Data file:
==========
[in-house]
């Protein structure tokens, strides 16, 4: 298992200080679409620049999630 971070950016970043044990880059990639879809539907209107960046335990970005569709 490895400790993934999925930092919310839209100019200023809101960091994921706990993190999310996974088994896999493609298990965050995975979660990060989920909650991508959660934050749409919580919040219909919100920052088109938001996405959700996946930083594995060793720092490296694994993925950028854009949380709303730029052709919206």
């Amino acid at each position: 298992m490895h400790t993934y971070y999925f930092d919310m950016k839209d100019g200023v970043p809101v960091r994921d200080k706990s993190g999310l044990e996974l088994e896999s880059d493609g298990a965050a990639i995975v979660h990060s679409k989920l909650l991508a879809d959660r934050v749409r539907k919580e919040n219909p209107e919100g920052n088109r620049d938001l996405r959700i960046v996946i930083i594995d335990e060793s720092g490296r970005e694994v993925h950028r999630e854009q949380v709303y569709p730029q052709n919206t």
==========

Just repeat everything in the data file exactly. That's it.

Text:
[in-house]
């Protein structure tokens, strides 16, 4: 298992200080679409620049999630 971070950016970043044990880059990639879809539907209107960046335990970005569709 490895400790993934999925930092919310839209100019200023809101960091994921706990993190999310996974088994896999493609298990965050995975979660990060989920909650991508959660934050749409919580919040219909919100920052088109938001996405959700996946930083594995060793720092490296694994993925950028854009949380709303730029052709919206």
């Amino acid at each position: 298992m490895h400790t993934y971070y999925f930092d919310m950016k839209d100019g200023v970043p809101v960091r994921d200080k706990s993190g999310l044990e996974l088994e896999s880059d493609g298990a965050a990639i995975v979660h990060s679409k989920l909650l991508a879809d959660r934050v749409r539907k919580e919040n219909p209107e919100g920052n088109r620049d938001l996405r959700i960046v996946i930083i594995d335990e060793s720092g490296r970005e694994v993925h950028r999630e854009q949380v709303y569709p730029q052709n919206t």